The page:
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Unilateral Climate Policy: Can OPEC Resolve the Leakage Problem?

Christoph Bohringer, Knut Einar Rosendahl, and Jan Schneider

Year: 2014
Volume: Volume 35
Number: Number 4
DOI: 10.5547/01956574.35.4.4
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Abstract:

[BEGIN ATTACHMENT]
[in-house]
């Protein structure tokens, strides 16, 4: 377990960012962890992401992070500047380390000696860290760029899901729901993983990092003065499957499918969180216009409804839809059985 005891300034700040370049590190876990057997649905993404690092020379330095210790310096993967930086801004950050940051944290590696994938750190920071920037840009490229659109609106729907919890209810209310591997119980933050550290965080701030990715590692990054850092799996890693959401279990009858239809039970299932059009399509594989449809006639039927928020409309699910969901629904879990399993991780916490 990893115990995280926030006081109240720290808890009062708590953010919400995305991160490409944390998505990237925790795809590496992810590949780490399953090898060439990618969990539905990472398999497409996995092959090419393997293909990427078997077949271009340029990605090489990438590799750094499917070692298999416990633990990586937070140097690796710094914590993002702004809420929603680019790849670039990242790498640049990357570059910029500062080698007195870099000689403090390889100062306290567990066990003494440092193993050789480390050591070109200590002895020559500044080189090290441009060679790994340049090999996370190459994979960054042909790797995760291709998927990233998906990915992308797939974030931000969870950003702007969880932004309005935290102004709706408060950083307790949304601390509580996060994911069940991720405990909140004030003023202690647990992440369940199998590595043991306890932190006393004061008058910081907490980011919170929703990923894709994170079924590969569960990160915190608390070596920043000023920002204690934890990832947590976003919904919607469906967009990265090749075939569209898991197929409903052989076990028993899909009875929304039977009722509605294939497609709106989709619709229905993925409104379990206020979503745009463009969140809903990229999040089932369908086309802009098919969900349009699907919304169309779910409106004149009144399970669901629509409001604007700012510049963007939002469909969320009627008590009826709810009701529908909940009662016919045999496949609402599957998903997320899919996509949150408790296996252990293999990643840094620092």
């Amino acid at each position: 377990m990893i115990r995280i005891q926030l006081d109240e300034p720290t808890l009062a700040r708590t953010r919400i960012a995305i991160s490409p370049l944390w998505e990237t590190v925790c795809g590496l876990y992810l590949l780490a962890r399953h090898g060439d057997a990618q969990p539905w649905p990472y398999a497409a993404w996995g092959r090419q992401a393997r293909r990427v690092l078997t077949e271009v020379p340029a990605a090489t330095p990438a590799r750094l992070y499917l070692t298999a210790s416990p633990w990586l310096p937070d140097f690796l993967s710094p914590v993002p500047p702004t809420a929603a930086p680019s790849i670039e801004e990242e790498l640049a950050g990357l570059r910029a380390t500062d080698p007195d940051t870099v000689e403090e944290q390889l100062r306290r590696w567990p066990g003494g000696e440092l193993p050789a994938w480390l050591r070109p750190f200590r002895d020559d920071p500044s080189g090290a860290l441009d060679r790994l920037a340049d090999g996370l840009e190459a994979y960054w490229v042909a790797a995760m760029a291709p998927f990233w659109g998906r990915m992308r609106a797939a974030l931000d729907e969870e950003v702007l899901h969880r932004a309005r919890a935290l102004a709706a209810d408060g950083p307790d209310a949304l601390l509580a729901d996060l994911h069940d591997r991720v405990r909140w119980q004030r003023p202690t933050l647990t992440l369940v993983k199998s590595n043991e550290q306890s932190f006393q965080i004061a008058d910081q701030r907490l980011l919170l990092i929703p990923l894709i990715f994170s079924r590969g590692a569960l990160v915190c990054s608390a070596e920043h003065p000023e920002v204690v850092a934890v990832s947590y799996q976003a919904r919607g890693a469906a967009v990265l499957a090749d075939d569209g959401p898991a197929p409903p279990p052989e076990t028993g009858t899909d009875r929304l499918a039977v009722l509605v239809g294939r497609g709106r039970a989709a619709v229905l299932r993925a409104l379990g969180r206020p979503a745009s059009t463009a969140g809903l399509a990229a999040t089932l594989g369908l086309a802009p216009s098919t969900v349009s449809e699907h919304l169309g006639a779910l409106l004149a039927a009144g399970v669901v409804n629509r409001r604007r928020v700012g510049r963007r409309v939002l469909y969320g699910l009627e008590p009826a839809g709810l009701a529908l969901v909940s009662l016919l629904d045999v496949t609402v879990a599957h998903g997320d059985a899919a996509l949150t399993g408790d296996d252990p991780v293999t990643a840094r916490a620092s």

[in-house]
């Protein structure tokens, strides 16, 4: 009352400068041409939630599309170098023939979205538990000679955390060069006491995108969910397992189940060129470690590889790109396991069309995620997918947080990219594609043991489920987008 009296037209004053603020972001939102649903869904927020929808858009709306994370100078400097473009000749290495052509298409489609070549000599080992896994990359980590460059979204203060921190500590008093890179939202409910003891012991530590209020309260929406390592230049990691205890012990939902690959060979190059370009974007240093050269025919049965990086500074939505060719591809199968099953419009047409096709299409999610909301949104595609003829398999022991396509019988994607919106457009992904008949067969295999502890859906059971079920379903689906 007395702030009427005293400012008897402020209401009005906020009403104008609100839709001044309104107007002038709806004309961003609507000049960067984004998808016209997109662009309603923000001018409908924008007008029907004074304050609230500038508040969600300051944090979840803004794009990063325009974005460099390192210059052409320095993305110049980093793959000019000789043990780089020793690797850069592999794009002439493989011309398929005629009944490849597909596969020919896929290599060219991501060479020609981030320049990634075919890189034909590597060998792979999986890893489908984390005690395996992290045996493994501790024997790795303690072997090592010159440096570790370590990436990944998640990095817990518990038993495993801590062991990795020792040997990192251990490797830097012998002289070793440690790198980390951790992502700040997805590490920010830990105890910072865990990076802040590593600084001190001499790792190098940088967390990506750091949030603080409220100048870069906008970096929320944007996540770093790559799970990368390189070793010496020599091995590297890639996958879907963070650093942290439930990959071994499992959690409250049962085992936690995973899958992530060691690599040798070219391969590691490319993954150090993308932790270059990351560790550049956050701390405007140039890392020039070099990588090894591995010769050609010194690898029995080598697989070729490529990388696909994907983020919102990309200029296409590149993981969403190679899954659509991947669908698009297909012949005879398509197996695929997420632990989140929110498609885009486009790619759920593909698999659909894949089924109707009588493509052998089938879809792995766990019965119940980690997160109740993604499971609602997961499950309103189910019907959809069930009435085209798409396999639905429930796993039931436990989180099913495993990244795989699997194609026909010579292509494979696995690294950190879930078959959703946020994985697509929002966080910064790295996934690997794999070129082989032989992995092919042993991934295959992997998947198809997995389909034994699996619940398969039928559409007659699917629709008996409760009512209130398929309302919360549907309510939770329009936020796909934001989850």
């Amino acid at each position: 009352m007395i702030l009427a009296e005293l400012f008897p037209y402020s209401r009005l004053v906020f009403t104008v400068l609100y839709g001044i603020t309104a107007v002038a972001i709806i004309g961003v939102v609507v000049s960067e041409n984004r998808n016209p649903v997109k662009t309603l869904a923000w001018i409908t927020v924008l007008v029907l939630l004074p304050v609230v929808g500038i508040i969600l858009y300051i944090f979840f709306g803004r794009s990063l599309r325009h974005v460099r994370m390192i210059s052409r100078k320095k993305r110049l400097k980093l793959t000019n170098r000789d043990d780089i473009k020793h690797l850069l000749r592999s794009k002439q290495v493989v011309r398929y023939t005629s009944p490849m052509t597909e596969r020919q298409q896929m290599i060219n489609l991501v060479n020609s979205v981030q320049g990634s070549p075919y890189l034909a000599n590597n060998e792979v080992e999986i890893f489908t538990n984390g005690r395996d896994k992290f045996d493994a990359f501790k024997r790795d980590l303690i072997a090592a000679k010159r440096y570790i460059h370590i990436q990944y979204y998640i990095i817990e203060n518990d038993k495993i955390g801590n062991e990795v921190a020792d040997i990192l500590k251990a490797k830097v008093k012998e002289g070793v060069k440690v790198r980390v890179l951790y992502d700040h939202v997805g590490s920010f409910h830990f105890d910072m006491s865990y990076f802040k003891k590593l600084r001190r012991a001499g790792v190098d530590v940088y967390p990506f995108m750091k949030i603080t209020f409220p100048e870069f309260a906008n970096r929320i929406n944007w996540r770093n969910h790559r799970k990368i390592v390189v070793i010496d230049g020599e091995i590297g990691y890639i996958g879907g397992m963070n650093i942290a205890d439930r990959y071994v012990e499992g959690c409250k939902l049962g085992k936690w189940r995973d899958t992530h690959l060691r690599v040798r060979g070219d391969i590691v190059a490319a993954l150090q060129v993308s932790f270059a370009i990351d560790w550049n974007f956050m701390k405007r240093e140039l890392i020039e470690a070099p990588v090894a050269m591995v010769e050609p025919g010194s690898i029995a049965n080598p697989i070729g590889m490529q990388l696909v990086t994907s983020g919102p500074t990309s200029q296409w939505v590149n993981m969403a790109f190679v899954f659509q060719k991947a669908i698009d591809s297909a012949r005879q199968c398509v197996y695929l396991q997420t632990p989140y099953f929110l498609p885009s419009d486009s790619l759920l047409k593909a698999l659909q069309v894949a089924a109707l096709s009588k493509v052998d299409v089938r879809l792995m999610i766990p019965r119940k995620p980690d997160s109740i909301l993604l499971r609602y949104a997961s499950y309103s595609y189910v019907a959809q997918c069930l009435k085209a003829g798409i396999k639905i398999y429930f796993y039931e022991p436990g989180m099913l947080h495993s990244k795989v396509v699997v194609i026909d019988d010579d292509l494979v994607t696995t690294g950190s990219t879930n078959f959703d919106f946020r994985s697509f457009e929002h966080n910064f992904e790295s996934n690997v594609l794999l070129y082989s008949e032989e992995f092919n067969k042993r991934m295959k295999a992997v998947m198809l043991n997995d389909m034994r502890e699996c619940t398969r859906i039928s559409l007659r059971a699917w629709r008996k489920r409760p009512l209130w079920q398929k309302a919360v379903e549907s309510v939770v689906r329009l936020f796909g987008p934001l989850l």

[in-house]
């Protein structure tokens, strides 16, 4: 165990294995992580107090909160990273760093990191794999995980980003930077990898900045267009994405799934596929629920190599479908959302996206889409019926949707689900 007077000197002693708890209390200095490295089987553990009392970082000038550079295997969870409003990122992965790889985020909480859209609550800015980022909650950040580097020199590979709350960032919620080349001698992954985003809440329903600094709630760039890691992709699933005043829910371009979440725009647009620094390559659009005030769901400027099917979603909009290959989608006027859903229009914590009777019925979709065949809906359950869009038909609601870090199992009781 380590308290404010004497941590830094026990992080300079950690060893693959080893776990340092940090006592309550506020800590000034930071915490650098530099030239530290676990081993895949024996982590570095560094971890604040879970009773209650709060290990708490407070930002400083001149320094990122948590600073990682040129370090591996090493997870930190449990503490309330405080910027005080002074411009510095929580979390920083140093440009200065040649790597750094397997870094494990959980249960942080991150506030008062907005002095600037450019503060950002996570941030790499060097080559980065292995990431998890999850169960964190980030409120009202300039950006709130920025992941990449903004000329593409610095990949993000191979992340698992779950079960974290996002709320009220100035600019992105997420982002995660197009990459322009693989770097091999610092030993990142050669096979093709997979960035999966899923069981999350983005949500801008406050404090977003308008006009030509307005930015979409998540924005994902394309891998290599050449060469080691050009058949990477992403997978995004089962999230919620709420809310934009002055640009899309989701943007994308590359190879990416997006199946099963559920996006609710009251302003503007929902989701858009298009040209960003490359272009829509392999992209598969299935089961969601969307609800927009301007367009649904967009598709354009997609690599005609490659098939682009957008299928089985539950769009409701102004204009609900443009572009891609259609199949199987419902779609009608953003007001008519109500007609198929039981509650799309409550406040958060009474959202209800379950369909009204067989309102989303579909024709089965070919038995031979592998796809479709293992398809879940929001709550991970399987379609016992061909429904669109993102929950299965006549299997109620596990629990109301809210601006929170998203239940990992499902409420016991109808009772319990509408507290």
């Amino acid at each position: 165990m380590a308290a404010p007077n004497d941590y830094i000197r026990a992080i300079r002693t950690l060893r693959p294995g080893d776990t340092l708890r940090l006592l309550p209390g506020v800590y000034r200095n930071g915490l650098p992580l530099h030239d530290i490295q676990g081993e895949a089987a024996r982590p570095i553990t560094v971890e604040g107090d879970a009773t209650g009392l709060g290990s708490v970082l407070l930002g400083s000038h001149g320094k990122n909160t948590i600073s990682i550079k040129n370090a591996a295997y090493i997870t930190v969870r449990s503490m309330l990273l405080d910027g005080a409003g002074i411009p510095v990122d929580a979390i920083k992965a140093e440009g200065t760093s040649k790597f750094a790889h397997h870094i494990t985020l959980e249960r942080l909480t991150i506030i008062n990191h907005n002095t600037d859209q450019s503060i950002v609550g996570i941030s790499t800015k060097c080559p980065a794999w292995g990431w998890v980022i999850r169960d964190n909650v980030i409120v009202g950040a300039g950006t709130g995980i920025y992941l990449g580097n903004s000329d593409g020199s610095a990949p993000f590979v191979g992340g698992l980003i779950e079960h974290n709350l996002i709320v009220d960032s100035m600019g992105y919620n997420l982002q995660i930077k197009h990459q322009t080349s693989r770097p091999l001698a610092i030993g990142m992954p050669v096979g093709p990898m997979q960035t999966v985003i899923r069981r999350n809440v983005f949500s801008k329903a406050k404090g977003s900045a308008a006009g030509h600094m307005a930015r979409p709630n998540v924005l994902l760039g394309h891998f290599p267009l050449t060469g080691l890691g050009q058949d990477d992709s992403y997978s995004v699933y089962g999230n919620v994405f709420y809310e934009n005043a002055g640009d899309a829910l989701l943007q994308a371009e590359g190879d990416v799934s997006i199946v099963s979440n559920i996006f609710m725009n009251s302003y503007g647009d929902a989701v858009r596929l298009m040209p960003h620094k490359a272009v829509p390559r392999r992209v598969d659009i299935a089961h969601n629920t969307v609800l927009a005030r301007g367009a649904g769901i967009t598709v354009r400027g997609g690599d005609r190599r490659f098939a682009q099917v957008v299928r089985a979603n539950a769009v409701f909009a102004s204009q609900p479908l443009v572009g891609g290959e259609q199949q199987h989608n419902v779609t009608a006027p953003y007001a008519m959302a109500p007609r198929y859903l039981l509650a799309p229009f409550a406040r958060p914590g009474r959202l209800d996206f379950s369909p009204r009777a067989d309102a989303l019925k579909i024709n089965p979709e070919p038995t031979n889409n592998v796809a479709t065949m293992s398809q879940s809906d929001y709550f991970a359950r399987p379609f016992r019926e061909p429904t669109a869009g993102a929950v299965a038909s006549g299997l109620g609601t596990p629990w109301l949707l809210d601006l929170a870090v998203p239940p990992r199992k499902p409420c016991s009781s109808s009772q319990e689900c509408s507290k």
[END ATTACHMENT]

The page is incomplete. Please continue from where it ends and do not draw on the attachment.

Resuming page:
In the absence of a global agreement to reduce greenhouse gas emissions, individual countries have introduced national climate policies. Unilateral action involves the risk of relocating emissions to regions without climate regulations, i.e., emission leakage. A major channel for leakage are price changes in the international oil market. Previous studies on leakage have assumed competitive behavior in this market. Here, we consider alternative assumptions about OPEC's behavior in order to assess how these affect leakage and costs of unilateral climate policies. Our results based on simulations with a large-scale computable general equilibrium model of the global economy suggest that assumptions on OPEC's behavior are crucial to the impact assessment of unilateral climate policy measures. We find that leakage through the oil market may become negative when OPEC is perceived as a dominant producer, thereby reducing overall leakage drastically compared to a setting where the oil market is perceived competitive.





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